In the past, IBM sends its employees abroad to build up international perspectives only after they got promoted to the management level. But the progress now seems slow and the productivity is low since only one or two talents joined the program.

"Now," Litow said, "we choose to dispatch them in teams and earlier, so more employees can join and gain experience in global operations in early stages of their career."

The Corporate Service Corps requires every participant to take at least six months of training. In three years, at least 600 employees will undertake the training. They will reward the Big Blue with invaluable edges in the growth markets.

Joining IBM right after graduation from university, Palmisano had seen the worst days of IBM – its annual revenues shrank by US$8 billion. The near-death experience inspires Palmisano to sell IBM's personal computer division to China-based Lenovo and redirect the Big Blue to concentrate on services business.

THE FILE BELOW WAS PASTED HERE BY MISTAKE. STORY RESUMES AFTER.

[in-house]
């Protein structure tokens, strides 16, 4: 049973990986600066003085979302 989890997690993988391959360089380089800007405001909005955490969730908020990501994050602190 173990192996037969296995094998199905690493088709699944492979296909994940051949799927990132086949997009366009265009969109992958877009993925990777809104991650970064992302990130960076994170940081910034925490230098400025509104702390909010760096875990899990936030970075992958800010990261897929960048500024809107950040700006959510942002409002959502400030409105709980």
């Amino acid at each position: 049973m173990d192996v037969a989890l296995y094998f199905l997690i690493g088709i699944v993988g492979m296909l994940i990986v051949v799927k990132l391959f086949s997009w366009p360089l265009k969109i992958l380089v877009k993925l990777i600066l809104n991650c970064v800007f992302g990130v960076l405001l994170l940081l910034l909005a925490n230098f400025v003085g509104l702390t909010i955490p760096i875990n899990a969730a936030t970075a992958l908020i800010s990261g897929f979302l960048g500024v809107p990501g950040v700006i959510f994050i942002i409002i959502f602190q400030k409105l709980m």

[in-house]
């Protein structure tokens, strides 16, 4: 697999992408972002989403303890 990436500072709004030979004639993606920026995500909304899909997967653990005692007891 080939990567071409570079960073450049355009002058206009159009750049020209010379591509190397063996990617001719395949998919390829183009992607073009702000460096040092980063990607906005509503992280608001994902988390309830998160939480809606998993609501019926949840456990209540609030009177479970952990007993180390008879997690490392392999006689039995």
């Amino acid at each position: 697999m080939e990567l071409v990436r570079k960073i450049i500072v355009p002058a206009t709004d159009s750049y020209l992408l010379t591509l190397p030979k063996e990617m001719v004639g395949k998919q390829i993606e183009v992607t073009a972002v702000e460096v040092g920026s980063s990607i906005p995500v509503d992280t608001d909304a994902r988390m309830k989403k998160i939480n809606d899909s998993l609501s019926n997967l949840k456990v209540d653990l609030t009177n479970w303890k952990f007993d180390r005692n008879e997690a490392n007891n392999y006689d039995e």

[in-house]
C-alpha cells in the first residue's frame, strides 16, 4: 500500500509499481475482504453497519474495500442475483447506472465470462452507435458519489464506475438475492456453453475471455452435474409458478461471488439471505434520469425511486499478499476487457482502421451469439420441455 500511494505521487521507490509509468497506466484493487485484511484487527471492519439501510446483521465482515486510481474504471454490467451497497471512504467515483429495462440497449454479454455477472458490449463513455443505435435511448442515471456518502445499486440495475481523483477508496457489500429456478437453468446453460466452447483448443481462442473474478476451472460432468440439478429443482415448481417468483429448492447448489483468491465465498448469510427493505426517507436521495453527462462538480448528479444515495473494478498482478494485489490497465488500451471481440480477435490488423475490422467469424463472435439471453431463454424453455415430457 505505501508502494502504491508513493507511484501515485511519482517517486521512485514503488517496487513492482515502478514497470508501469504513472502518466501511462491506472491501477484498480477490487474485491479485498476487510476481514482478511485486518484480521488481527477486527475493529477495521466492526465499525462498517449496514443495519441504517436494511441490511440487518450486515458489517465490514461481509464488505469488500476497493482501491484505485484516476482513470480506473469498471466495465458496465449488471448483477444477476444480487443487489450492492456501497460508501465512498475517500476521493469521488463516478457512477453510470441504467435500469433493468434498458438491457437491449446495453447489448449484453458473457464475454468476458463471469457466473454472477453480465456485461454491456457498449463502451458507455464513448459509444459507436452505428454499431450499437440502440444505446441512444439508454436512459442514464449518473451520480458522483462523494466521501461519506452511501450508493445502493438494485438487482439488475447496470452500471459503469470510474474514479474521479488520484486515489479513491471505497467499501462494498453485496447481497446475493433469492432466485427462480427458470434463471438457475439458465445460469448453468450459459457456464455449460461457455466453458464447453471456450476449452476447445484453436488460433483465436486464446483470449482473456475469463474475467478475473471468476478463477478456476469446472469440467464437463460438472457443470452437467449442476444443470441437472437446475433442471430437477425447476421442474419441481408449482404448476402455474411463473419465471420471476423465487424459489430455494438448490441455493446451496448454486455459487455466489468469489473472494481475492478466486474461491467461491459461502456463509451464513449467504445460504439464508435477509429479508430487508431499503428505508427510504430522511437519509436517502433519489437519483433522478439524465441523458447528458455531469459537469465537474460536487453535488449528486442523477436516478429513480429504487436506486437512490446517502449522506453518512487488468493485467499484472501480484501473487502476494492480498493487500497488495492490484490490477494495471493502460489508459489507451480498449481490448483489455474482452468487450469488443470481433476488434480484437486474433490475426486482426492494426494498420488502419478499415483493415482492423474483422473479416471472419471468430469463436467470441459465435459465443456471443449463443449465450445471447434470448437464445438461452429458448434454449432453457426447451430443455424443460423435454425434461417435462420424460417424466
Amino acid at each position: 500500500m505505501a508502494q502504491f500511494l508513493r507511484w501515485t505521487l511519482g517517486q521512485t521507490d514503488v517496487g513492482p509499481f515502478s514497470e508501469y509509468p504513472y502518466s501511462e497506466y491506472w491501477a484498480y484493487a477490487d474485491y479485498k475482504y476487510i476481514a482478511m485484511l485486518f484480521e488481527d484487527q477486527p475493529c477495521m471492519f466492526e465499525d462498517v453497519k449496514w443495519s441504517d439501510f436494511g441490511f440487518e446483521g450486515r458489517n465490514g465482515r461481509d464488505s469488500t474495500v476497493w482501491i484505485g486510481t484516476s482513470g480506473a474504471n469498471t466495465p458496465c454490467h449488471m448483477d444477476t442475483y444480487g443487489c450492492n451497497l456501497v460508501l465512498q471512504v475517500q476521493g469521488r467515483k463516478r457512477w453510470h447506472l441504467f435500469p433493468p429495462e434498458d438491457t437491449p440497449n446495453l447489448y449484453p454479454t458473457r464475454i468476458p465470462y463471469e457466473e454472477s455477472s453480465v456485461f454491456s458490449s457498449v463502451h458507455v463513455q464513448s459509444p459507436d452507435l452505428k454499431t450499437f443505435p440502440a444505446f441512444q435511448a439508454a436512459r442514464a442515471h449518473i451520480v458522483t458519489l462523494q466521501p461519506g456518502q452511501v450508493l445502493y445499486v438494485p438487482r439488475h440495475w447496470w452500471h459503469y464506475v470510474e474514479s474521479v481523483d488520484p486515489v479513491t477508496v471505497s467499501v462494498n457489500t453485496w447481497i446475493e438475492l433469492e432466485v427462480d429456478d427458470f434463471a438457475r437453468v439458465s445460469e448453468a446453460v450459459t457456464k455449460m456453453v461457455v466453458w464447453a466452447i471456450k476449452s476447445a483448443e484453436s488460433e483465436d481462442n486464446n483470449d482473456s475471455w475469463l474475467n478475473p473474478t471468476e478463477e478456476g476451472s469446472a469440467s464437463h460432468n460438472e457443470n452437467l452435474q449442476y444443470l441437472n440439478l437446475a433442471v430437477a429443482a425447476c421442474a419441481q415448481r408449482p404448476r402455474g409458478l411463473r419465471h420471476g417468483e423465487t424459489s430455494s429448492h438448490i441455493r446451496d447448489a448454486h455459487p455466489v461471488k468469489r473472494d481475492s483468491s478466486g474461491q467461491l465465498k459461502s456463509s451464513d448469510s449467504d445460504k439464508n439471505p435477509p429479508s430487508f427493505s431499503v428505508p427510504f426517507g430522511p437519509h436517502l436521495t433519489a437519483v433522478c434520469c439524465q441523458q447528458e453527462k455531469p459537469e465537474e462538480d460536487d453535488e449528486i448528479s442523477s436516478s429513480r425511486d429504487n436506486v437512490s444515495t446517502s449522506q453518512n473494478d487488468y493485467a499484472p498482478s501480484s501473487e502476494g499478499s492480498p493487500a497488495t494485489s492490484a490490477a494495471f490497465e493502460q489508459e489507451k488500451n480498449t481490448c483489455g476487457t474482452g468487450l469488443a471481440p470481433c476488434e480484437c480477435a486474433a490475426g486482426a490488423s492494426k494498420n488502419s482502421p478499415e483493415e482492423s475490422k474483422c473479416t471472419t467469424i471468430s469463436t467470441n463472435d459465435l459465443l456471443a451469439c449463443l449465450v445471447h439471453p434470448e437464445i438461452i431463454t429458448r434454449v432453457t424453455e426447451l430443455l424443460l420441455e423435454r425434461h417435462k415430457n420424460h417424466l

Palmisano, who has been with IBM for more than 35 years, is leading the company to face yet another revolution – a global reengineering work.

As an industry giant covering 170 markets worldwide, why is the reengineering necessary?

In 2008, IBM will celebrate its 97th anniversary – a time to reach another zenith.

For IT services, IBM is the largest supplier in global market; for enterprise software, IBM is only second to Microsoft. IBM generated revenue of $98.8 billion in 2007, which is little less than its biggest competitor Hewlett-Packard; however, IBM's income reached $10.4 billion, exceeding HP's by nearly $3 billion.